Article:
A crucial feature of Turkish drones is that they are almost invisible to conventional air defense systems. TB-2 drones are capable of evading S-300s, the next generation of Russian-developed defensive missile batteries. In Azerbaijan, during the 2020 Nagorno-Karabakh war, Turkish drones reportedly not only avoided the S-300s, but also took them out.

TB-2s have also been used to destroy numerous Pantsirs – the Russian-designed anti-missile system that has been the mainstay of defense against Western offensives – in Syria, Libya and Nagorno-Karabakh.

In fact, the Bayraktar is proving so troublesome to Putin’s ambitions that it has been reported that Moscow is now offering a 50,000 ruble (£800) reward for each drone destroyed. Furthermore, it has also been said that Russia, with its own somewhat rudimentary drone program, is eyeing Iranian drones in an attempt to restore balance in the “drone wars”. It remains to be confirmed whether an agreement has taken place.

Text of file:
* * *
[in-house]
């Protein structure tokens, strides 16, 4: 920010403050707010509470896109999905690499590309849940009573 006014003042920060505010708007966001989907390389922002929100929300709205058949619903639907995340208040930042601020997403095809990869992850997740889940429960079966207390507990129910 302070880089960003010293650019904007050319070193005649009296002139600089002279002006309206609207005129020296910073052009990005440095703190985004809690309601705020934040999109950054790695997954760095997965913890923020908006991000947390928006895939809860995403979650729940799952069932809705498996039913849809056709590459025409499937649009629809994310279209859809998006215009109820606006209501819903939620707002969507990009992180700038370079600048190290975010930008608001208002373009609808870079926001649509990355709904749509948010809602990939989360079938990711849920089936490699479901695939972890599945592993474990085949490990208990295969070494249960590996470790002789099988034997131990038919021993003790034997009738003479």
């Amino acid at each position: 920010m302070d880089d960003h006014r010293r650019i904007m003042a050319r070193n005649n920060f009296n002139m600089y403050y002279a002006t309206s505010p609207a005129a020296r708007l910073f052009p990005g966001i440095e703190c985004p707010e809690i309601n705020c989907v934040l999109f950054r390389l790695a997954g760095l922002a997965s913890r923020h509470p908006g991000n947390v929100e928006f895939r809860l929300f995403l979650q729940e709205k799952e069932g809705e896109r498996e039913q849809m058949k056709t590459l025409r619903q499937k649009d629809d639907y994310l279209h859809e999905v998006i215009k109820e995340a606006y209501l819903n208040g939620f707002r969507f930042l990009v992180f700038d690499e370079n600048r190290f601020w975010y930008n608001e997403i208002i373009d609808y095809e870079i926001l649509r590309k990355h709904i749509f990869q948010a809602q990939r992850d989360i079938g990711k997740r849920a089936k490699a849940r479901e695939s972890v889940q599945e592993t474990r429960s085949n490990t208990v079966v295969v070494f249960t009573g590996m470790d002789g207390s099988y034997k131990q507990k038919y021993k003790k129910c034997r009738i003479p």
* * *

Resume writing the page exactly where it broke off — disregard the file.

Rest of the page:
Turkish-made drones are so troublesome that Moscow is offering money to destroy them

Turkish-made drones are so troublesome that Moscow is offering money to destroy them

Defense officials wheel a vehicle to an airbase in Lithuania in July as it prepares to deploy to Ukraine

Defense officials wheel a vehicle to an airbase in Lithuania in July as it prepares to deploy to Ukraine

Each costs about $2 million, only one-fortieth the cost of an American F-35 fighter jet.

Each costs about $2 million, only one-fortieth the cost of an American F-35 fighter jet.

Sure, Putin would love to get his hands on the Bayraktar, but Turkey won’t sell them to Russia. In turn, Moscow has complained to Ankara about stopping supplying Bayraktars to Ukraine, but the Turks have insisted that sales – and in some cases donations – from the manufacturer, Baykar, are private matters. between the company and the Ukrainians, and have nothing to do with the state.